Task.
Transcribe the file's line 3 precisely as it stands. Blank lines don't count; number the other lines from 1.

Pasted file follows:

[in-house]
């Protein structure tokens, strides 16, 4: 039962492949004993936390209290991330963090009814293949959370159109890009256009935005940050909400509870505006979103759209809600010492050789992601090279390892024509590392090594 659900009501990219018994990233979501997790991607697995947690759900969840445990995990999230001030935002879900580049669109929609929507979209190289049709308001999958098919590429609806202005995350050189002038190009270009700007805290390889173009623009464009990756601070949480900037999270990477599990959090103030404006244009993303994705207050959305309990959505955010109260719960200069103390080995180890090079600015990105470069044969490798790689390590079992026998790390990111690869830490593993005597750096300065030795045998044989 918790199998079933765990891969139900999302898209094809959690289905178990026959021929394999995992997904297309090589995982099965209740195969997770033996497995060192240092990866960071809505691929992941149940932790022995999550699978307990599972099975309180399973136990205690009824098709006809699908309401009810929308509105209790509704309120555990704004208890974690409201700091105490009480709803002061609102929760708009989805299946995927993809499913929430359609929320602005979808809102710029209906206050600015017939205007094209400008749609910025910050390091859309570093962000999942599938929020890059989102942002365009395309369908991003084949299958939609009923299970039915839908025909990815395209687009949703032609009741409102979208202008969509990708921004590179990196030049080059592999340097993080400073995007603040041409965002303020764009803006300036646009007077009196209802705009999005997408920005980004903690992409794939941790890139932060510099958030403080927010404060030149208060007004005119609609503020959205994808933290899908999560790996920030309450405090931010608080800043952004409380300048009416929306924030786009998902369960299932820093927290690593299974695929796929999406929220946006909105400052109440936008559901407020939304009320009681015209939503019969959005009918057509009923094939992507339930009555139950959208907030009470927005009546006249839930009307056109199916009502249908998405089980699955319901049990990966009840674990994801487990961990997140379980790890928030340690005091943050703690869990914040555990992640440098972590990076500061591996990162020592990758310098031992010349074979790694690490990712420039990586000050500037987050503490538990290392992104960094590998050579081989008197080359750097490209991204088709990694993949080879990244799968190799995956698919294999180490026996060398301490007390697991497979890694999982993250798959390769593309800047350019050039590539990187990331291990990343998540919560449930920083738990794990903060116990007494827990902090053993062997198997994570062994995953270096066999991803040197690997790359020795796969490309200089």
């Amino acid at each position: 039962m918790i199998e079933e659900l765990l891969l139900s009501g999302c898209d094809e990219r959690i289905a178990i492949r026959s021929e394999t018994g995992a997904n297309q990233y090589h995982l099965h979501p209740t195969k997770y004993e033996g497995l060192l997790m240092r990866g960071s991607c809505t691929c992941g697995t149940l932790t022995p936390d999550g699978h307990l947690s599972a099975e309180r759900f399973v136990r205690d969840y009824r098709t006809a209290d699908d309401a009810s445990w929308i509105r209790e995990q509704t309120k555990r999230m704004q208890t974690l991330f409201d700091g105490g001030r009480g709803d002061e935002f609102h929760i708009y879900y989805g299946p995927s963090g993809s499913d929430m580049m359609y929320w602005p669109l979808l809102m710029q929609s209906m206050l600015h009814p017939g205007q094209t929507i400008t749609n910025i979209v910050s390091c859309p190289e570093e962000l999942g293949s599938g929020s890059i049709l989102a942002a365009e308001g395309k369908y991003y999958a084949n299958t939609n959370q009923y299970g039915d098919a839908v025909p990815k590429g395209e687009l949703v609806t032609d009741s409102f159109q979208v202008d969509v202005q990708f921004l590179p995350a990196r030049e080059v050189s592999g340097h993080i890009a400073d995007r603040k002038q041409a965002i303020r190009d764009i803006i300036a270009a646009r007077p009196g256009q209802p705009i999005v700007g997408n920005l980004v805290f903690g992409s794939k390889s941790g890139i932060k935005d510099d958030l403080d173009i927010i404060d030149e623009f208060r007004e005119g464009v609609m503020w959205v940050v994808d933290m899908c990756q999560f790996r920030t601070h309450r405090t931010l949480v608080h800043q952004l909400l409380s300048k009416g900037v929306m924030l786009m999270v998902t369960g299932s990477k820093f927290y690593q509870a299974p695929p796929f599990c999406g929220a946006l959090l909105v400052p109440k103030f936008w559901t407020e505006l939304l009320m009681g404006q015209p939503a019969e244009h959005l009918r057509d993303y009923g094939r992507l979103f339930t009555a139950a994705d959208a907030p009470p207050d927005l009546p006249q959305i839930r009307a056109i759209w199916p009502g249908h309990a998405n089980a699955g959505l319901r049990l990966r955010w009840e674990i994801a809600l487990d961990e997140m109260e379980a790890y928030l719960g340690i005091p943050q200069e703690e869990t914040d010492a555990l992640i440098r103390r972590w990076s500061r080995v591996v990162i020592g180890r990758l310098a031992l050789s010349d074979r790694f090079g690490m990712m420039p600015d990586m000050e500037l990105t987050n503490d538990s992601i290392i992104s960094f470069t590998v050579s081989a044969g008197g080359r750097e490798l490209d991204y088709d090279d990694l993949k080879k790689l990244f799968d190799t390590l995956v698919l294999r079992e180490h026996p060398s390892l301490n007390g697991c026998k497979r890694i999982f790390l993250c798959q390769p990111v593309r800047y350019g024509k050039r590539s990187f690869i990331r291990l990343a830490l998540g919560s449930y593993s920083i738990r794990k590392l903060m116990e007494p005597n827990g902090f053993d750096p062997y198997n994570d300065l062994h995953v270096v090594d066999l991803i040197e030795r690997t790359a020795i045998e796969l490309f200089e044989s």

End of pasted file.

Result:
């Amino acid at each position: 039962m918790i199998e079933e659900l765990l891969l139900s009501g999302c898209d094809e990219r959690i289905a178990i492949r026959s021929e394999t018994g995992a997904n297309q990233y090589h995982l099965h979501p209740t195969k997770y004993e033996g497995l060192l997790m240092r990866g960071s991607c809505t691929c992941g697995t149940l932790t022995p936390d999550g699978h307990l947690s599972a099975e309180r759900f399973v136990r205690d969840y009824r098709t006809a209290d699908d309401a009810s445990w929308i509105r209790e995990q509704t309120k555990r999230m704004q208890t974690l991330f409201d700091g105490g001030r009480g709803d002061e935002f609102h929760i708009y879900y989805g299946p995927s963090g993809s499913d929430m580049m359609y929320w602005p669109l979808l809102m710029q929609s209906m206050l600015h009814p017939g205007q094209t929507i400008t749609n910025i979209v910050s390091c859309p190289e570093e962000l999942g293949s599938g929020s890059i049709l989102a942002a365009e308001g395309k369908y991003y999958a084949n299958t939609n959370q009923y299970g039915d098919a839908v025909p990815k590429g395209e687009l949703v609806t032609d009741s409102f159109q979208v202008d969509v202005q990708f921004l590179p995350a990196r030049e080059v050189s592999g340097h993080i890009a400073d995007r603040k002038q041409a965002i303020r190009d764009i803006i300036a270009a646009r007077p009196g256009q209802p705009i999005v700007g997408n920005l980004v805290f903690g992409s794939k390889s941790g890139i932060k935005d510099d958030l403080d173009i927010i404060d030149e623009f208060r007004e005119g464009v609609m503020w959205v940050v994808d933290m899908c990756q999560f790996r920030t601070h309450r405090t931010l949480v608080h800043q952004l909400l409380s300048k009416g900037v929306m924030l786009m999270v998902t369960g299932s990477k820093f927290y690593q509870a299974p695929p796929f599990c999406g929220a946006l959090l909105v400052p109440k103030f936008w559901t407020e505006l939304l009320m009681g404006q015209p939503a019969e244009h959005l009918r057509d993303y009923g094939r992507l979103f339930t009555a139950a994705d959208a907030p009470p207050d927005l009546p006249q959305i839930r009307a056109i759209w199916p009502g249908h309990a998405n089980a699955g959505l319901r049990l990966r955010w009840e674990i994801a809600l487990d961990e997140m109260e379980a790890y928030l719960g340690i005091p943050q200069e703690e869990t914040d010492a555990l992640i440098r103390r972590w990076s500061r080995v591996v990162i020592g180890r990758l310098a031992l050789s010349d074979r790694f090079g690490m990712m420039p600015d990586m000050e500037l990105t987050n503490d538990s992601i290392i992104s960094f470069t590998v050579s081989a044969g008197g080359r750097e490798l490209d991204y088709d090279d990694l993949k080879k790689l990244f799968d190799t390590l995956v698919l294999r079992e180490h026996p060398s390892l301490n007390g697991c026998k497979r890694i999982f790390l993250c798959q390769p990111v593309r800047y350019g024509k050039r590539s990187f690869i990331r291990l990343a830490l998540g919560s449930y593993s920083i738990r794990k590392l903060m116990e007494p005597n827990g902090f053993d750096p062997y198997n994570d300065l062994h995953v270096v090594d066999l991803i040197e030795r690997t790359a020795i045998e796969l490309f200089e044989s």